When I was about five or six years old, I remember being at her friend’s house and asking for a glass of water (which, being from South London, I would have pronounced “wa’er”, or, more accurately, “wa’ah”). The friend corrected me, saying she didn’t have any “wa’er”, but I could have a glass of *water* if I asked for one. My mother politely asked her not to correct my pronounciation, on the basis that she wouldn’t correct the vowels of a child from Liverpool, so she shouldn’t correct my regional accent either.

    I moved to Sussex in my twenties and my mother carried on living in London. In the few years before her death, ironically, our accents had almost started to meet in the middle.

  14. I would say it is more dependent on the examples the journalist gives. I think he is quite correct that in polite society people are much less likely to put a glottal stop in ‘Italy’, ‘but’, and ‘got’, because these are words where the ‘t’ is not difficult to enunciate, particularly with ‘Italy’ where it is in the middle of a word.

    This isn’t to say that the glottal stop won’t be missing entirely from these people’s speech, but it will be far less noticable by it occurring in more ‘natural’ speech positions. I would agree that hearing ‘I’aly’ can be somewhat jarring, and an indicator of social position. Such speech is now more acceptable with presenters on the hipper, more youthful BBC channels, but no BBC1 news presenter would drop that ‘t’.

  15. re “I’lay” – I heard that glottal stop coming from a VERMONT TV station promoting their trip to same…with an otherwise distinctly North American accent, also announcing that trippers would see art from (which always drives me nuts) “the renessance”. Sorry, just a thing of mine.

  16. Dropped aitches and glottal stops are features of the Cockney (East End of London) accent, possibly because of the fast pace of that dialect.

    Thanks to the urban replanning missions of the Luftwaffe in the early 40s, many East Enders were rehoused post-1945 further afield in the sunlit uplands of Essex, joined later by the more prosperous of the ‘Never Had It So Good’ Fifties and Sixties moving out to be among the cows instead of the traffic and taking their dialect with them, which passed down the generations has become known as Estuary English, a kind of quasi-posh, strangulated Cockney.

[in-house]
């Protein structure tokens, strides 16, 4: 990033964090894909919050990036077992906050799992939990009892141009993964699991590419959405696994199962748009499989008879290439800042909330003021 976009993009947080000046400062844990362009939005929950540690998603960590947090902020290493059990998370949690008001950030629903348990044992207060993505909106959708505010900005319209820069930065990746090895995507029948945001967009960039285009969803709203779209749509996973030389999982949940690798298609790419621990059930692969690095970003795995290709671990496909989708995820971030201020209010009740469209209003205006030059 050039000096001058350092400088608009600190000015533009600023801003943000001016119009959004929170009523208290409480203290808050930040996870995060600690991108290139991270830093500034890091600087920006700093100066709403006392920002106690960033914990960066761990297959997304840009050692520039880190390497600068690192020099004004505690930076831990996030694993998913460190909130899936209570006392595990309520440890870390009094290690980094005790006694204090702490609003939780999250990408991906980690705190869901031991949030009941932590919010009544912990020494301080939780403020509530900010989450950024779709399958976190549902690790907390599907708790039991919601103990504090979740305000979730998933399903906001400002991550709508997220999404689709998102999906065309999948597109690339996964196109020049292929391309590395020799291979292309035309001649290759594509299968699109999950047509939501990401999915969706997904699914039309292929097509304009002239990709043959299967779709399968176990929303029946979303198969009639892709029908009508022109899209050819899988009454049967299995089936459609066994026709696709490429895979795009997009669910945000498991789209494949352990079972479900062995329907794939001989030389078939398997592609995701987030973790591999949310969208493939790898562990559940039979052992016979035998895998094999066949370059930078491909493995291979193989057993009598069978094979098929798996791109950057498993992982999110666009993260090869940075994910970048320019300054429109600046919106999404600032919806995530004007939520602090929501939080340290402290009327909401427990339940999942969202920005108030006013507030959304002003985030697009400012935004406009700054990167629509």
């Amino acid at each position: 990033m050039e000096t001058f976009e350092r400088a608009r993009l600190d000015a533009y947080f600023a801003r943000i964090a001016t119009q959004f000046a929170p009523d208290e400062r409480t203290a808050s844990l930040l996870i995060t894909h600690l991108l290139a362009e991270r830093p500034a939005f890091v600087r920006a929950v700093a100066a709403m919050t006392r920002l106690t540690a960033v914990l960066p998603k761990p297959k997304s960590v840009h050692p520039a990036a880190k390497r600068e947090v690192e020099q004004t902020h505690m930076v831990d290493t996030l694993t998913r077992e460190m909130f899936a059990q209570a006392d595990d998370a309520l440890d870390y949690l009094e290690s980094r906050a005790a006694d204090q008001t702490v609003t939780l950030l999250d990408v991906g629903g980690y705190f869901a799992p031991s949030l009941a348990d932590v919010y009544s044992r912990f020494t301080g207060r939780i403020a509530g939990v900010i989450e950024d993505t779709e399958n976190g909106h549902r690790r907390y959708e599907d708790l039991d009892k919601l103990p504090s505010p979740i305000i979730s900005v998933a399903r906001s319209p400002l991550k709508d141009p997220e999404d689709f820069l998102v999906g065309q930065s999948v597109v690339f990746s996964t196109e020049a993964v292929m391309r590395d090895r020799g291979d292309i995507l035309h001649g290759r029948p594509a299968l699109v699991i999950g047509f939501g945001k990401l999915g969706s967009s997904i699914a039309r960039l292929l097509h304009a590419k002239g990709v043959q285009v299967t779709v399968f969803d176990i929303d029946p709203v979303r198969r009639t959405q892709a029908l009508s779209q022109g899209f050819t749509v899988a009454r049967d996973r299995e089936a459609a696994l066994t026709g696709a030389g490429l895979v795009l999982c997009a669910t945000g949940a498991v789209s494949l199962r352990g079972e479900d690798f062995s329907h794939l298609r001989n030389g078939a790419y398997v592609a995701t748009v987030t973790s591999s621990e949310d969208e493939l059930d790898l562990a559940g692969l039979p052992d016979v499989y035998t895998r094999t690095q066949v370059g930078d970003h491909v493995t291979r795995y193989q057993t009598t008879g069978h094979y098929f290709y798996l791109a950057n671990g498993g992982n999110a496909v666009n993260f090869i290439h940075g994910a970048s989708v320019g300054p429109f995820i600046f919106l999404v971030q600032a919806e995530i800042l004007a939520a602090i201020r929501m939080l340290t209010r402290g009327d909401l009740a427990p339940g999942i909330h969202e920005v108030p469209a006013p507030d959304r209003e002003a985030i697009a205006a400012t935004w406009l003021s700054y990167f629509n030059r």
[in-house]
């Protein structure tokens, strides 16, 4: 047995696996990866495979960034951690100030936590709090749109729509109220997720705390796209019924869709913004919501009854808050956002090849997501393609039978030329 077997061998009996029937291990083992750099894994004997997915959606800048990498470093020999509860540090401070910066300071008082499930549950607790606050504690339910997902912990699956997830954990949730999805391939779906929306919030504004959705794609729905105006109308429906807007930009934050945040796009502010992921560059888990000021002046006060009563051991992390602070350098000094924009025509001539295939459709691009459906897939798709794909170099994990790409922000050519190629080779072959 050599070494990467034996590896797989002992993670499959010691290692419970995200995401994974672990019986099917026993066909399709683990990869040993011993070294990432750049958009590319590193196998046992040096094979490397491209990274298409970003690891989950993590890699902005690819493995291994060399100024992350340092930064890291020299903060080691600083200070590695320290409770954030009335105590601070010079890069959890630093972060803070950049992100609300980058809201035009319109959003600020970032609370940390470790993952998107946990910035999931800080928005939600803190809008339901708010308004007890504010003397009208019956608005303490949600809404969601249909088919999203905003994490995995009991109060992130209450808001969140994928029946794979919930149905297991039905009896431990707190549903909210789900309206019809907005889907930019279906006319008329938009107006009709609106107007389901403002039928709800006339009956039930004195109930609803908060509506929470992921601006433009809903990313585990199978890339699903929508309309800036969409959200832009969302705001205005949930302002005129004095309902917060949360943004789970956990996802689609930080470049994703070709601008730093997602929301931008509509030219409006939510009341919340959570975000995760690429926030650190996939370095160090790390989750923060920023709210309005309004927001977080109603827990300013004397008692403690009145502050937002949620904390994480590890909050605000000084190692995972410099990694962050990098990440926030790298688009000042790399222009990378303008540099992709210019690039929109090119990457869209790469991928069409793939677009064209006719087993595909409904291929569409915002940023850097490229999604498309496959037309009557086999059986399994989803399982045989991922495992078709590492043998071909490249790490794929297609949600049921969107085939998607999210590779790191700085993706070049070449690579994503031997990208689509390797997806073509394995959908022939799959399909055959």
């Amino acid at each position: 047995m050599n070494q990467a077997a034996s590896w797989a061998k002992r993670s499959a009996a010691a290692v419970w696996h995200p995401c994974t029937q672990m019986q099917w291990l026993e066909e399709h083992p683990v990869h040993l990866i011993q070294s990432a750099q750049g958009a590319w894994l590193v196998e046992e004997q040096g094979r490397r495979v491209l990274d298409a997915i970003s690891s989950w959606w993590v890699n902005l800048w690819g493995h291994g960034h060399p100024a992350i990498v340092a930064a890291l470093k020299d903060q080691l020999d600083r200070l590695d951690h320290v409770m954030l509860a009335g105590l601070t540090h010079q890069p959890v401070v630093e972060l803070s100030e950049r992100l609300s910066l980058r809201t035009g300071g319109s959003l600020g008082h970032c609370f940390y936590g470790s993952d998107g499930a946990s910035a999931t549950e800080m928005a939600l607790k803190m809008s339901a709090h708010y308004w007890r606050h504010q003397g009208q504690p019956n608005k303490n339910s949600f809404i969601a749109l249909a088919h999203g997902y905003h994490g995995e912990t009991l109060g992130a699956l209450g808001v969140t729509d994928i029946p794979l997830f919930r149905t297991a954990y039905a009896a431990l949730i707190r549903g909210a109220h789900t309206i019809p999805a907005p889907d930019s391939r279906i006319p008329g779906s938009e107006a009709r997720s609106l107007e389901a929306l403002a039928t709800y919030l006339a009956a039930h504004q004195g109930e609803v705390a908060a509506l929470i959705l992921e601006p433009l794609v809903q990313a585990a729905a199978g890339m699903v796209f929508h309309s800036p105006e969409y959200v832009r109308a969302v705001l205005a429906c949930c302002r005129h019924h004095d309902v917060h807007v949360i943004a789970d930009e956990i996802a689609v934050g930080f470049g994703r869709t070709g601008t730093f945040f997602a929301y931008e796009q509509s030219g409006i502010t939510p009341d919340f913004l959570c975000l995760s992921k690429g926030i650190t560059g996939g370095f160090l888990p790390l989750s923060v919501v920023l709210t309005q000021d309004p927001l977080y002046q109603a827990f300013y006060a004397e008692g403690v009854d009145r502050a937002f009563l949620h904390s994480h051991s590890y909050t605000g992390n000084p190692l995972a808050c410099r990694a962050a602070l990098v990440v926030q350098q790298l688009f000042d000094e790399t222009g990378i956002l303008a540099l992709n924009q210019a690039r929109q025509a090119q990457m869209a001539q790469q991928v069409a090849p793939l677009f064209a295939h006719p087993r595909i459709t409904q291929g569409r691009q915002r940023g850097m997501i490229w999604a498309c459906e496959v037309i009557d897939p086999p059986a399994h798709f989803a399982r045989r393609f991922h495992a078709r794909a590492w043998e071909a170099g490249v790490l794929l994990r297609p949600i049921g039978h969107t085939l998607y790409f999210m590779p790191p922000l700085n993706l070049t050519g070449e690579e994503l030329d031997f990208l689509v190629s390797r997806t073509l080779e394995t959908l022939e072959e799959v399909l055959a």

However there is Mockney, an Estuary-Cockney hybrid affected by the Jack-the-lad/Regulah kinda guy, how ya doin’ me old cock sparra types who want to ‘connect’ with their working class roots or at least pretend they have some. Exhibits A and B: the Me Owld Mukka Jamie Oliver and the Right Pukka Tony Blair.

    Cockneys also used to ‘fink and fought’ and the vestiges of that waft occasionally down the Estuary too, but it seems less commonly heard; dropping aitches is still fashionable… innit?

  17. I think everyone’s pretty much already covered this. The glo’al stop is an estuary trait, but there are other regional dialects that employ it as well. But it’s very much not Received Pronunciation, nor is it by any means universal in ‘non-U’ dialects across the country. My own Mid-Ulster (Co. Armagh, Northern Ireland) accent doesn’t feature it, but I have cousins from north Antrim who do pronounce butter as ‘bu’err.’ So, there are no monolithic distinctions, other than that RP tends to frown upon it.

    By the way, it rather terrifies me that Americans think Ricky Gervais and Jamie Oliver are standard-bearers of ‘what English people sound like.’ Surely that’s a bit like if English people thought that standard American sounded like Joe Pesci or something…